From our president June 2013

 I have become extremely concerned about the increasing threat to National Parks around Australia. From opening Parks up to cattle grazing in drought affected areas of Queensland to shooting of game and recommendations for logging in NSW, to the attempt at cattle grazing in alpine areas and now prospecting in Parks in Victoria. At a federal level there was an attempt to scuttle the management plans for the new Marine Parks and a statement that they will be changed with a change of government.

 I think many of us who have been involved in the movement to promote National Parks declared in areas of great natural significance, believed this was the best way to ensure that these areas would be managed to maximise the survival of their biodiversity and natural beauty for future generations to enjoy. I no longer believe that we can feel so reassured and we are required yet again to fight for the survival of our National Parks.

 

 

As members will know we have written to the relevant ministers and the Premier regarding our concerns at the proposal to allow private development in National Parks. Recently we have been approached from Friends of the Prom. to join them in a letter writing campaign to show the government that there is a ground swell of opposition to this proposal. FOGG committee agreed we should join this campaign.

 

 

Further concerns are with the Guidelines the government has approved for Tourism Investment Opportunities of Significance in National Parks.

 

While these guidelines are peppered with fine sounding words of “complements local environmental heritage”, “environmentally sensitive investment opportunities” and “ proper community consultation” The key guideline seems to be that these proposals will need to generate a “net public benefit” and yet nowhere in the document is there any attempt to explain how this is to be determined.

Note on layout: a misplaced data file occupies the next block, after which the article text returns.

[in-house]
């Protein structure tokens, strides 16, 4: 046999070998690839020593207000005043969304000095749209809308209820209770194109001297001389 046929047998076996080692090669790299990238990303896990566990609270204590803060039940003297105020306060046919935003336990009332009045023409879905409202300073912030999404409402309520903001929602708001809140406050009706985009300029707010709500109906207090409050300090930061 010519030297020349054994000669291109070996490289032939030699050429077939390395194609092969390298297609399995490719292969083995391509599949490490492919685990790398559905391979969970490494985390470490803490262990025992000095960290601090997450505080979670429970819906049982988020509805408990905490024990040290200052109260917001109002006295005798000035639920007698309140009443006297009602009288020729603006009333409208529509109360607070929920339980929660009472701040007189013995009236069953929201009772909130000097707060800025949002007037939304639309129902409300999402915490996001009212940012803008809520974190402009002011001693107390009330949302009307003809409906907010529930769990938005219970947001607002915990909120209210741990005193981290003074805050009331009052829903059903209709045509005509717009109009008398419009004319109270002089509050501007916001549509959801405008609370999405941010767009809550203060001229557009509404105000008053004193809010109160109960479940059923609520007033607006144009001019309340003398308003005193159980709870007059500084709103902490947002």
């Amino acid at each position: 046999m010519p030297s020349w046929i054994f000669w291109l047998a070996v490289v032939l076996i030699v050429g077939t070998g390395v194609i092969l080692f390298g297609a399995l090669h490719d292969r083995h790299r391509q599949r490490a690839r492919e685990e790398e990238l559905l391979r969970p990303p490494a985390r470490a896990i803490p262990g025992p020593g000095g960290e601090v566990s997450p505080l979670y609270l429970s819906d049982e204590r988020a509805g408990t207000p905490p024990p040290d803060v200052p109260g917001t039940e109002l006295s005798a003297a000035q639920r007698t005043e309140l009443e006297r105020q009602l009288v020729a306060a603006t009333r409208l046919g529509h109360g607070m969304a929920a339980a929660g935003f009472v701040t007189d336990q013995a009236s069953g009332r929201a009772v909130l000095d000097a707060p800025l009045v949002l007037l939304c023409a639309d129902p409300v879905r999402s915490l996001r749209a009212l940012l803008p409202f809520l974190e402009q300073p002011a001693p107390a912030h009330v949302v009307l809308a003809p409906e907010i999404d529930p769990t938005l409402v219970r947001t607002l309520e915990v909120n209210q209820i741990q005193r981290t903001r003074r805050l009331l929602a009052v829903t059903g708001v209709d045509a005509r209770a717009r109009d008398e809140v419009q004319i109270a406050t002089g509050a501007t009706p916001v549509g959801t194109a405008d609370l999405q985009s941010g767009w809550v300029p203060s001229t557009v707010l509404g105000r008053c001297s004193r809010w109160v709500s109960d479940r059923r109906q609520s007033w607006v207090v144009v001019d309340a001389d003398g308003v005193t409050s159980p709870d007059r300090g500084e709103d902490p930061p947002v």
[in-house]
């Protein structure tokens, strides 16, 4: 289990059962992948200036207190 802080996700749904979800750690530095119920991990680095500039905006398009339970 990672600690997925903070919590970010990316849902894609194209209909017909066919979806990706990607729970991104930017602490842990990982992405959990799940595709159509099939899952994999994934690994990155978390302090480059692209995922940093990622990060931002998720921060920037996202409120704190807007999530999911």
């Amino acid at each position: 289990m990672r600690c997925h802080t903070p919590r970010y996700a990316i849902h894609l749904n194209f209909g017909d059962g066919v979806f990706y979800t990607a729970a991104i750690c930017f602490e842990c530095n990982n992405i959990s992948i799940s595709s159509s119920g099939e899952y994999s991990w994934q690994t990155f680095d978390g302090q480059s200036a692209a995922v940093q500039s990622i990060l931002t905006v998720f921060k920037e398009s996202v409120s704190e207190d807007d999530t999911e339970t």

This is a five stage process

 

Stage 1. Pre Proposal Information.

 

Stage 2. Preliminary Concept assessment.

 

Stage 3. Public Notification and in principle approval by minister.

 

Stage 4. Full Proposal.

 

Stage 5. Lease Negotiation and Preparation.

 

 

This ensures that the public have no opportunity for input before the proposal is well developed in consultation with the assessment agency and the minister.

 

The public is then given 28 days to comment on “the interaction of the proposal investment opportunity with :-

 

local values and the local economy

 

local Aboriginal cultural and historical heritage

 

existing public access and use”

 

No opportunity to mention any of the environment or biodiversity concerns the public might have.

 

We would like to encourage you to get as many people as possible to use this material and the letter we have already sent to the minister to express their own concerns about this proposal (see last newsletter). There is more information available via VNPA (Victorian National Parks Association). We know one original letter counts for many form letters, and at this time believe it will be our most effective action.

Proo

 

 

Editor’s Note:

 

Just in is the news that apparently there is a serious move to apply to build a cable car from the Brambuk precinct to the Pinnacle. This idea has been floated before, but this time there is more money behind it, and of course government encouragement of this kind of development. It looks like those guidelines are going to be put to the test.

 

 

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